What Will It Take To Stop Skyrocketing Tuition Costs?

By @TrishaMarczakMP |
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    (MintPress) – For years, students have seen tuition rates skyrocket, leading to a diploma weighed down with tens — and sometimes hundreds — of thousands of dollars in debt. The question now on the minds of those saving up for their childrens’ education is: When will it stop, and how extreme will the nation allow it to get before demanding government intervention?

    Between 2000 and 2010, the cost of tuition, including room and board, at a public institution rose 42 percent, according to the National Center for Educational Statistics. The same calculation applied to a private school shows an increase of 31 percent in the 10-year span — and there’s no indication, at this point, that the trend will halt.

    In March 2012, student loan debt surpassed credit card debt, accounting for $870 billion — that’s compared to the nation’s collective $693 billion credit card debt.

    The rising costs of tuition have come at a time when colleges are dealing with budget cuts. Looking for a way to make up the difference, students have begun to carry the burden of the nation’s fiscal crisis. In 2011, the average student loan debt among graduates was $25,000 — a 5 percent increase from 2009.

    Despite the growing economic burden of college, more than 68 percent of students in 2011 who graduated from high school attend at least some type of post-secondary educational facility, according to the Bureau of Labor Statistics.

    The National Center for Public Policy and Higher Education called the tuition hike/budget cut scenario “the worst fiscal news for public higher education institutions and their students in at least a decade.”


    A proposal for change, resistance to government involvement

    President Barack Obama addressed the issue late in 2012, when he proposed a plan that would tie federal funding to the rate at which colleges increase tuition. While not a cap on tuition, his plan provided the incentives to steer post-secondary educational facilities in the right direction.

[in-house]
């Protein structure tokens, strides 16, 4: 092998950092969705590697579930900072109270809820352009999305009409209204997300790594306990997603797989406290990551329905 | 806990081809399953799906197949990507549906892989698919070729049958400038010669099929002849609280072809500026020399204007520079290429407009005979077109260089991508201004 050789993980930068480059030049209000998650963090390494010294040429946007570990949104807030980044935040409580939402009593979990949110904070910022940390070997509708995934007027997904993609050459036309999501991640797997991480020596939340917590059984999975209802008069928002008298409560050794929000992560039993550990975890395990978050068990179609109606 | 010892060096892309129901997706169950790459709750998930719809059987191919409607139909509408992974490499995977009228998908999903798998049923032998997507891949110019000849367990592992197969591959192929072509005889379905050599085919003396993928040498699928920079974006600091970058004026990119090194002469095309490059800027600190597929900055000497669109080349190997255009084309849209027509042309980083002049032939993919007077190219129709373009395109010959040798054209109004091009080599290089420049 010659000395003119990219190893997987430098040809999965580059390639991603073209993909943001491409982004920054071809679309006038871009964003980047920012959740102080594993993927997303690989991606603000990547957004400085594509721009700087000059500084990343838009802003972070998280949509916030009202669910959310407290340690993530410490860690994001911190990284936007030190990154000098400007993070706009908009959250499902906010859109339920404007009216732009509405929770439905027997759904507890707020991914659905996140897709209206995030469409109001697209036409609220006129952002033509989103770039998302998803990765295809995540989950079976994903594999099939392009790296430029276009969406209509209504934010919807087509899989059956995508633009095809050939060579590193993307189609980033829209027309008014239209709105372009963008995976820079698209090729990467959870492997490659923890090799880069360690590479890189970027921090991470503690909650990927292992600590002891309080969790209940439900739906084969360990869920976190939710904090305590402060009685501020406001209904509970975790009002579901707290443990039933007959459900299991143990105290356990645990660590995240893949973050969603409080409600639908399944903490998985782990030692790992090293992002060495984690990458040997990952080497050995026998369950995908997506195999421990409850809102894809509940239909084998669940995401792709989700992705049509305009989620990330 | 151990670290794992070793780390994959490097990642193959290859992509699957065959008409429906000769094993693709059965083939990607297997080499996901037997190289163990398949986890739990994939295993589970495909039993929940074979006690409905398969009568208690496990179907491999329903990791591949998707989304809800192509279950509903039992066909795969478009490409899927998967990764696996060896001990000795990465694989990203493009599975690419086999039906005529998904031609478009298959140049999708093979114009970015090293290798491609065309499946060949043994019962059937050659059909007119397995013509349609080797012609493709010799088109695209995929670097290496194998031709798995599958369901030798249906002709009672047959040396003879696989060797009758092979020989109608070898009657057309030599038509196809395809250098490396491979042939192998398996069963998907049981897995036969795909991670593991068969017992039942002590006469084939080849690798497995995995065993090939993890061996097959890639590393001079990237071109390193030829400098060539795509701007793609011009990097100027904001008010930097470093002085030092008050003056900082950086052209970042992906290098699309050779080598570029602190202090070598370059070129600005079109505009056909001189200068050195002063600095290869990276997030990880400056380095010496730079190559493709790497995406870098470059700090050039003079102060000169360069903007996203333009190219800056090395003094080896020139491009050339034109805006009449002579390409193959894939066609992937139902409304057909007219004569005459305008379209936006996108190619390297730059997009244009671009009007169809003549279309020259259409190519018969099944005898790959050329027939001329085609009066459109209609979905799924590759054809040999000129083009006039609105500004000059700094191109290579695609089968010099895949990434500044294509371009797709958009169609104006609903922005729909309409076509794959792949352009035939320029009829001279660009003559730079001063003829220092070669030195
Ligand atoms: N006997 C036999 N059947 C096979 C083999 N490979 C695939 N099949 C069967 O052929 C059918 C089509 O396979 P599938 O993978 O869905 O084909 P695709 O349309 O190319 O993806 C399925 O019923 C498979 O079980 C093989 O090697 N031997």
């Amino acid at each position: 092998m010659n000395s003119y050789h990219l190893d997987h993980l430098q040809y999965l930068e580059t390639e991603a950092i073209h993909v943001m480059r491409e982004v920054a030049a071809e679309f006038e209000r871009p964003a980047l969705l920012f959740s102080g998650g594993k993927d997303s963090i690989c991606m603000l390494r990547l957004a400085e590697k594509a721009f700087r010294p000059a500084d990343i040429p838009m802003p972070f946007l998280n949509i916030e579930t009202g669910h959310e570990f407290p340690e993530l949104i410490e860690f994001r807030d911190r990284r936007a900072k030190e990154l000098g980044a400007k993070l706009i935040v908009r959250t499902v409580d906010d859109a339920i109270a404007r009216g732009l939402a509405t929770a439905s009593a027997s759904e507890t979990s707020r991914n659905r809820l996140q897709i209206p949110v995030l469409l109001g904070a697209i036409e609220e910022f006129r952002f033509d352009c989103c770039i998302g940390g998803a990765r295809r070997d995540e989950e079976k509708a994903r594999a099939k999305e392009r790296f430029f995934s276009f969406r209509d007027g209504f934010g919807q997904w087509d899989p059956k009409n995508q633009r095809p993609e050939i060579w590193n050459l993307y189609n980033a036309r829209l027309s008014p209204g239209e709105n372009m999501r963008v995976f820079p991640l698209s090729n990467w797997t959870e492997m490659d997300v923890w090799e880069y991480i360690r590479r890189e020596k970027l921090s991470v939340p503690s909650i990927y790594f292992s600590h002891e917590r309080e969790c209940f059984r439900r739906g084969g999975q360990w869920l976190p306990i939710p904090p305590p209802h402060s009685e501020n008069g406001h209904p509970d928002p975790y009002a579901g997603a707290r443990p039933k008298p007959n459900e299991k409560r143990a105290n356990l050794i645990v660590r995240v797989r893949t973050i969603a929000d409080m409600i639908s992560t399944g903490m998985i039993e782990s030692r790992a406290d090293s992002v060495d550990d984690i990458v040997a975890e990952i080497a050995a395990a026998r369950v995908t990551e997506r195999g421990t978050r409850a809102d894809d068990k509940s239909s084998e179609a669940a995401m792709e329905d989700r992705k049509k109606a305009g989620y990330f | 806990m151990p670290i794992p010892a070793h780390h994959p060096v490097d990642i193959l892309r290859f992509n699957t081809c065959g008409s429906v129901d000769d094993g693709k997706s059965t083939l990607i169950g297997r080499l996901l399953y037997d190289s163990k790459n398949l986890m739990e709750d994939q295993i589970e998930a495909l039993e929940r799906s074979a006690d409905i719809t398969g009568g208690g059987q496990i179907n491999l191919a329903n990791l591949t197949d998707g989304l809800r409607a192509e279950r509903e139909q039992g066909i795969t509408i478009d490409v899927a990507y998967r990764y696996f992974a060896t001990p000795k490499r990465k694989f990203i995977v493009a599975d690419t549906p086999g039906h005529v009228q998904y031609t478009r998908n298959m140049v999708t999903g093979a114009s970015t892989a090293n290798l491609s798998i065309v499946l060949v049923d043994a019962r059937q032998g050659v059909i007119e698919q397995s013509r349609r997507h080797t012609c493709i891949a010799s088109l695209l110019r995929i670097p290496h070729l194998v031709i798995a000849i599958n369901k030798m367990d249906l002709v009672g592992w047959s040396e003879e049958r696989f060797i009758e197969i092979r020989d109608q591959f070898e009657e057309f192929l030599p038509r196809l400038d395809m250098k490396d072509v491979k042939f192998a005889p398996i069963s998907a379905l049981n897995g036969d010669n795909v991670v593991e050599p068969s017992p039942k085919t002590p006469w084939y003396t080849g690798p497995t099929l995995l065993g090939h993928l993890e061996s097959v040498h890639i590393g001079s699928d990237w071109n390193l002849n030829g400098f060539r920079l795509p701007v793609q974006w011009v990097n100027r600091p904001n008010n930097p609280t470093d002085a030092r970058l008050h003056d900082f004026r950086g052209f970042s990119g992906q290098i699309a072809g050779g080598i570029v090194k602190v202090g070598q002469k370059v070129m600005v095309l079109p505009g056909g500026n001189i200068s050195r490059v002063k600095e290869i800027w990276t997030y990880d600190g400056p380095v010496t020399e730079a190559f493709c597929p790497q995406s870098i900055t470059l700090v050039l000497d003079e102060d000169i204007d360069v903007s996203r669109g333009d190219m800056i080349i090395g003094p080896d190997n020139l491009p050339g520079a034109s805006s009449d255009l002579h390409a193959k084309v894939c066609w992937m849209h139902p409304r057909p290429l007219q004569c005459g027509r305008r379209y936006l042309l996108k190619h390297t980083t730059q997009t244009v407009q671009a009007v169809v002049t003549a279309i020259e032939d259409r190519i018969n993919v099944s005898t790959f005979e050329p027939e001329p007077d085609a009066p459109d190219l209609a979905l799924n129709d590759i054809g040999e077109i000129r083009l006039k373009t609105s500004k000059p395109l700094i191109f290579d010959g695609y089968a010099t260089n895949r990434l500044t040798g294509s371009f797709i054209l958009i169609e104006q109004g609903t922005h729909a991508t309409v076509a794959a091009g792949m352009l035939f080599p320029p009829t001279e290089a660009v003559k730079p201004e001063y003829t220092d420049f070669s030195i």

“Of course, it’s not enough for us to increase student aid … States also need to do their part, by making higher education a higher priority in their budgets. And colleges and universities have to do their part by working to keep costs down,” Obama said in his 2012 State of the Union address.

    The Supplemental Educational Opportunity Grant Program, the Perkins Loan Program and the Work Study Program — all federal initiatives — are the sources of funding Obama proposed to make conditional upon the tuition increases of individual schools.

    One year later, the details of Obama’s proposed plan are still being discussed. Final details, which will then be presented for Congressional approval, are expected to be laid out by the end of February. Despite the year given to smooth over the details and sell Congressional leaders on the proposal, there’s still widespread resistance, particularly on behalf of colleges.

    The tuition hikes have repeatedly been justified by post-secondary learning institutions as a necessary hike to make up for state budget cuts. For leaders of colleges around the country, however, it’s seen as a form of punishment for those already in a pinch.

    “The answer is not going to come from more federal controls on colleges or states, or by telling families to judge the value of an education by the amount of young graduates earn in the first few years after they graduate,” David L. Warren, president of the National Association of Independent Colleges and Universities told the New York Times in 2012.

    Some Congressional leaders, particularly Republicans, opposed the plan, arguing the government should stay out of the business of managing colleges.